SCISConnections

Schools and social media

The social media covers a wide range of applications including blogging, wikis, online forums, Twitter and Facebook. Most forms of social media are free and are easy to use. By 2009 Australians had become the world’s greatest consumers of social media according to the Nielsen 2010 social media report, but so far schools have been reluctant to participate in this trend. This article explores some of the ways in which schools might use the social media, and the benefits they could bring.

Two examples of social media with potential for use in schools

Blogs

A blog (short for web log) is a simple website featuring short or long articles, called posts, written by one or more authors. Other people can then post comments about the original article in a ‘reply’ box. There are many blogging tools that offer free basic services.

In the school context, the principal or another staff member would ‘own’ the blog and establish who else can view it and post comments on it. For security reasons school blogs are likely to be restricted to immediate members of the school community. Parents’ contribution to the blog can be moderated, that is checked by a designated person first for approval via email, to prevent, for example, abusive language against an individual. Parents, students and other members can also be asked to register under their real names rather than an alias.

Twitter

In 2008 Twitter had 13,000 users in Australia. This figure rose to 800,000 in 2009 and today sits at 2.5 million users. Twitter messages, or ‘tweets’, are restricted to a length of 140 characters, making them similar to SMS messages, so Twitter is ideal for short and spontaneous communications. Principals could add tweets such as ‘Jonathan Brown from the Brisbane Lions is due at school today – everyone’s ‘buzzing’, or, ‘Just saw the Japanese garden the year 4s have built – what a wonderful job that will be enjoyed by everyone’. The maths teacher could send weekly trivia questions, the health and wellbeing coordinator could tweet positive messages and healthy eating tips. There might be an English word of the week.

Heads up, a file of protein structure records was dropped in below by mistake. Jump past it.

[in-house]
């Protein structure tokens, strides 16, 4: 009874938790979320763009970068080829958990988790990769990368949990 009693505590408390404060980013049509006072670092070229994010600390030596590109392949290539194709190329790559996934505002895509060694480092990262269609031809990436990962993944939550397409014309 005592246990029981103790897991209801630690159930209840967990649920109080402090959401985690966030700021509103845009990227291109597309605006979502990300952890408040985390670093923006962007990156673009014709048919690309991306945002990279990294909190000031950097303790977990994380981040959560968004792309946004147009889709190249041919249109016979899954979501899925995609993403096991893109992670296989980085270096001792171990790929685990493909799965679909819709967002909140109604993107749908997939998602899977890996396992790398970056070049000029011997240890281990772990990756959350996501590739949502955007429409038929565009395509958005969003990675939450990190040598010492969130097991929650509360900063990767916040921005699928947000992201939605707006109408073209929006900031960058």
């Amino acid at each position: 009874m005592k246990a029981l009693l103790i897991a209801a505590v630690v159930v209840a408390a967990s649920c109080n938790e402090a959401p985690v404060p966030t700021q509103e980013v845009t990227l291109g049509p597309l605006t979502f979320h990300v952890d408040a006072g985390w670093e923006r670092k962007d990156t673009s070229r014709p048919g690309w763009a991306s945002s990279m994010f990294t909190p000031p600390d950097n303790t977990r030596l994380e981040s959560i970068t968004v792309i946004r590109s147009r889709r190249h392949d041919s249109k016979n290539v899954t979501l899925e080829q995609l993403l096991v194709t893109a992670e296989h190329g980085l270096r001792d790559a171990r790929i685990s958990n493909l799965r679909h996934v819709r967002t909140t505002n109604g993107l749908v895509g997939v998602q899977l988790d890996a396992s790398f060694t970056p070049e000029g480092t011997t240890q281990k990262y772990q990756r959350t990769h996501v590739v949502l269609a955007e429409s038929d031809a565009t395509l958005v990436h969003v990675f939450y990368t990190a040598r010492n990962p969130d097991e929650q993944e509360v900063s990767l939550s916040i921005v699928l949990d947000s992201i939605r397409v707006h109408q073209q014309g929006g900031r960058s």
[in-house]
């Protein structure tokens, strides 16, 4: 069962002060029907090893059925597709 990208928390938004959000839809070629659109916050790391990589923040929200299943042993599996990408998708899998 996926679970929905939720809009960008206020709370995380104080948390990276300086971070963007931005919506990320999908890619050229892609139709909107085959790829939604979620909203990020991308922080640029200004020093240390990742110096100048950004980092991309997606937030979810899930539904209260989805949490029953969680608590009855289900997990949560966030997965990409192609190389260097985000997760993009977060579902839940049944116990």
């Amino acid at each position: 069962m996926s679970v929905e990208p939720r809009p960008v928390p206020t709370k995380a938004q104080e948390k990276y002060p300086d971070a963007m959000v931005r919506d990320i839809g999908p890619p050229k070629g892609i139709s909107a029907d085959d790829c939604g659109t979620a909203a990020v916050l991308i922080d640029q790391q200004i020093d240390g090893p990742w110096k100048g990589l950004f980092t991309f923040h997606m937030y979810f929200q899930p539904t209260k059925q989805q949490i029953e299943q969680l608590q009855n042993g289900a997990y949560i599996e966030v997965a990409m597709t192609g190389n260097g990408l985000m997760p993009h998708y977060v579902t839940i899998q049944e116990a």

Parents can be invited to subscribe to or, more correctly, ‘follow’ the latest tweets. Followers can reply to or forward (‘retweet’) these messages. There is no moderation process in Twitter, but the owner of a Twitter account can establish who is allowed to view the account and who can add and reply to comments.

Other forms of social media may also be worth considering for schools, including wikis and online forums. One simple but valuable application for building a school community is online Footy Tipping. This application is the catalyst for many schoolyard conversations, online chatter and good-spirited competition. Every visit to the website means the visitor is exposed to more school content.

The benefits of social media for schools

One advantage of social media in schools is that they give parents more avenues through which they can stay in touch. Parents don’t connect in the schoolyard in the numbers they once did – the pace and pressure of modern life has seen to that. Parents are, however, gaining more extended access to the internet via mobile devices such as mobile phones and iPads, and over time are becoming more open to more frequent connection to the school online.

A second benefit of social media is that the relaxed style of communication they encourage can free up the two-way flow of information between schools and parents, creating a deeper level of communication and trust, and alerting school leaders to concerns in their community.